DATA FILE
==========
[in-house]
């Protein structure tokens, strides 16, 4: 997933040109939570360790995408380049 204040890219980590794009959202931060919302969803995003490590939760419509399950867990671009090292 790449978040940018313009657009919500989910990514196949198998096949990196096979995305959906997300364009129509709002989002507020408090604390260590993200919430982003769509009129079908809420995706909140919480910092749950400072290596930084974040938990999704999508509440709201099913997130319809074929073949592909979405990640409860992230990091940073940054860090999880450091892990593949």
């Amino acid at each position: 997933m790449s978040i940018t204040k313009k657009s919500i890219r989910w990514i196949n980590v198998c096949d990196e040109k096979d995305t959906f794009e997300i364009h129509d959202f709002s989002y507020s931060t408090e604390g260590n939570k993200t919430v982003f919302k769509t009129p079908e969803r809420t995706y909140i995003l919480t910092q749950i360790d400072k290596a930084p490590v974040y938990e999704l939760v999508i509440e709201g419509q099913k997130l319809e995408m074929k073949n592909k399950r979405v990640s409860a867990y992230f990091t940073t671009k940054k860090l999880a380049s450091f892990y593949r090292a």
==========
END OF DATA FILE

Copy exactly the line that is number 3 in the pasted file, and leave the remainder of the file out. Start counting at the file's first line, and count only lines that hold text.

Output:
């Amino acid at each position: 997933m790449s978040i940018t204040k313009k657009s919500i890219r989910w990514i196949n980590v198998c096949d990196e040109k096979d995305t959906f794009e997300i364009h129509d959202f709002s989002y507020s931060t408090e604390g260590n939570k993200t919430v982003f919302k769509t009129p079908e969803r809420t995706y909140i995003l919480t910092q749950i360790d400072k290596a930084p490590v974040y938990e999704l939760v999508i509440e709201g419509q099913k997130l319809e995408m074929k073949n592909k399950r979405v990640s409860a867990y992230f990091t940073t671009k940054k860090l999880a380049s450091f892990y593949r090292a």